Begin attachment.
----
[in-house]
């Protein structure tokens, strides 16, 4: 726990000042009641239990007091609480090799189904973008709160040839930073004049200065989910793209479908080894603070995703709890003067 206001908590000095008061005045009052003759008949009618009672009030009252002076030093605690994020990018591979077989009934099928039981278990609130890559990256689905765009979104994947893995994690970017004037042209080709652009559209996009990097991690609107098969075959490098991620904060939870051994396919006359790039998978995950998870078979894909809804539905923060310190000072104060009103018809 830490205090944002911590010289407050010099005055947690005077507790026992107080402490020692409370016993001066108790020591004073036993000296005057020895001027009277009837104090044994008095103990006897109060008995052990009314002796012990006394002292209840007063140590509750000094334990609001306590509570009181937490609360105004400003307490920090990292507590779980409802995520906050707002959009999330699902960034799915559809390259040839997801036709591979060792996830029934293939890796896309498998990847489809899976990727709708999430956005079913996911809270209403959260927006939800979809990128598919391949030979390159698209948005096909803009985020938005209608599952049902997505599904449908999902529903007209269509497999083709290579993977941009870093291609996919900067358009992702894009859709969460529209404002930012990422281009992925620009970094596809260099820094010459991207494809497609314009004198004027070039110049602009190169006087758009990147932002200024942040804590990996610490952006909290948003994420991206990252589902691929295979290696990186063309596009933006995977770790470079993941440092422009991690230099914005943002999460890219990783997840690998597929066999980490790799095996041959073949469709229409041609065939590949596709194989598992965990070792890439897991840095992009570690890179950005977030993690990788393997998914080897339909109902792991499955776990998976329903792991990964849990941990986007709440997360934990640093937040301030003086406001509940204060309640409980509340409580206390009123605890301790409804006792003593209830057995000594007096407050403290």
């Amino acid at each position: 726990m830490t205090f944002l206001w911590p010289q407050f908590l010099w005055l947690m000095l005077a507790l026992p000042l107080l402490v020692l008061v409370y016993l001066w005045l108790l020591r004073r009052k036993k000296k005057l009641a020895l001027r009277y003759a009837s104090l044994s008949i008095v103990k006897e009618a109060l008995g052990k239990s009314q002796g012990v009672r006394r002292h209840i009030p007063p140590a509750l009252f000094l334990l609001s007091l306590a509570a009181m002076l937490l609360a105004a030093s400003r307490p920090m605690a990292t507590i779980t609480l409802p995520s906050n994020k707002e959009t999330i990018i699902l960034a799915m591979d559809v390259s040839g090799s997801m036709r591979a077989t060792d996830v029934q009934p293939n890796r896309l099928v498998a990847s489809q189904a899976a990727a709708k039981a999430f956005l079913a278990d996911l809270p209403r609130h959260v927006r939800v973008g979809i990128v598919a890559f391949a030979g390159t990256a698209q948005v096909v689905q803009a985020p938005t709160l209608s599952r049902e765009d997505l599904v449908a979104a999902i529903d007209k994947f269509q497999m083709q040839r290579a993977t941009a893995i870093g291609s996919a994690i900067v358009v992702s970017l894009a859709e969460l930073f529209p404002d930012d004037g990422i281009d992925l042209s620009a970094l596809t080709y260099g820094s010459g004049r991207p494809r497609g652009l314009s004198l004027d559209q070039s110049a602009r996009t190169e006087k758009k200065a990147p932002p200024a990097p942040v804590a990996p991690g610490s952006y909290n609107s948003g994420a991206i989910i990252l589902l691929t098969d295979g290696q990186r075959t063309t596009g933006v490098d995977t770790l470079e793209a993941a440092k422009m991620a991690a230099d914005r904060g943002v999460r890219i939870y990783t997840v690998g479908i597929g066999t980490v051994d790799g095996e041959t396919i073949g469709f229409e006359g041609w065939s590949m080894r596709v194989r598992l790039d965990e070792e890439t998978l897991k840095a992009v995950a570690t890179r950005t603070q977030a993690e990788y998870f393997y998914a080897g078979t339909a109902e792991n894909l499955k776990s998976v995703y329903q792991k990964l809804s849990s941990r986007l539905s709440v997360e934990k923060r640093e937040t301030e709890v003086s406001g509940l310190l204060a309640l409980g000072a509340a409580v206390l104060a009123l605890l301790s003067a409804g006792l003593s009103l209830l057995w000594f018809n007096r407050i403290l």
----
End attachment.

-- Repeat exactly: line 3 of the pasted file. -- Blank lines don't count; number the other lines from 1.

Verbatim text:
């Amino acid at each position: 726990m830490t205090f944002l206001w911590p010289q407050f908590l010099w005055l947690m000095l005077a507790l026992p000042l107080l402490v020692l008061v409370y016993l001066w005045l108790l020591r004073r009052k036993k000296k005057l009641a020895l001027r009277y003759a009837s104090l044994s008949i008095v103990k006897e009618a109060l008995g052990k239990s009314q002796g012990v009672r006394r002292h209840i009030p007063p140590a509750l009252f000094l334990l609001s007091l306590a509570a009181m002076l937490l609360a105004a030093s400003r307490p920090m605690a990292t507590i779980t609480l409802p995520s906050n994020k707002e959009t999330i990018i699902l960034a799915m591979d559809v390259s040839g090799s997801m036709r591979a077989t060792d996830v029934q009934p293939n890796r896309l099928v498998a990847s489809q189904a899976a990727a709708k039981a999430f956005l079913a278990d996911l809270p209403r609130h959260v927006r939800v973008g979809i990128v598919a890559f391949a030979g390159t990256a698209q948005v096909v689905q803009a985020p938005t709160l209608s599952r049902e765009d997505l599904v449908a979104a999902i529903d007209k994947f269509q497999m083709q040839r290579a993977t941009a893995i870093g291609s996919a994690i900067v358009v992702s970017l894009a859709e969460l930073f529209p404002d930012d004037g990422i281009d992925l042209s620009a970094l596809t080709y260099g820094s010459g004049r991207p494809r497609g652009l314009s004198l004027d559209q070039s110049a602009r996009t190169e006087k758009k200065a990147p932002p200024a990097p942040v804590a990996p991690g610490s952006y909290n609107s948003g994420a991206i989910i990252l589902l691929t098969d295979g290696q990186r075959t063309t596009g933006v490098d995977t770790l470079e793209a993941a440092k422009m991620a991690a230099d914005r904060g943002v999460r890219i939870y990783t997840v690998g479908i597929g066999t980490v051994d790799g095996e041959t396919i073949g469709f229409e006359g041609w065939s590949m080894r596709v194989r598992l790039d965990e070792e890439t998978l897991k840095a992009v995950a570690t890179r950005t603070q977030a993690e990788y998870f393997y998914a080897g078979t339909a109902e792991n894909l499955k776990s998976v995703y329903q792991k990964l809804s849990s941990r986007l539905s709440v997360e934990k923060r640093e937040t301030e709890v003086s406001g509940l310190l204060a309640l409980g000072a509340a409580v206390l104060a009123l605890l301790s003067a409804g006792l003593s009103l209830l057995w000594f018809n007096r407050i403290l």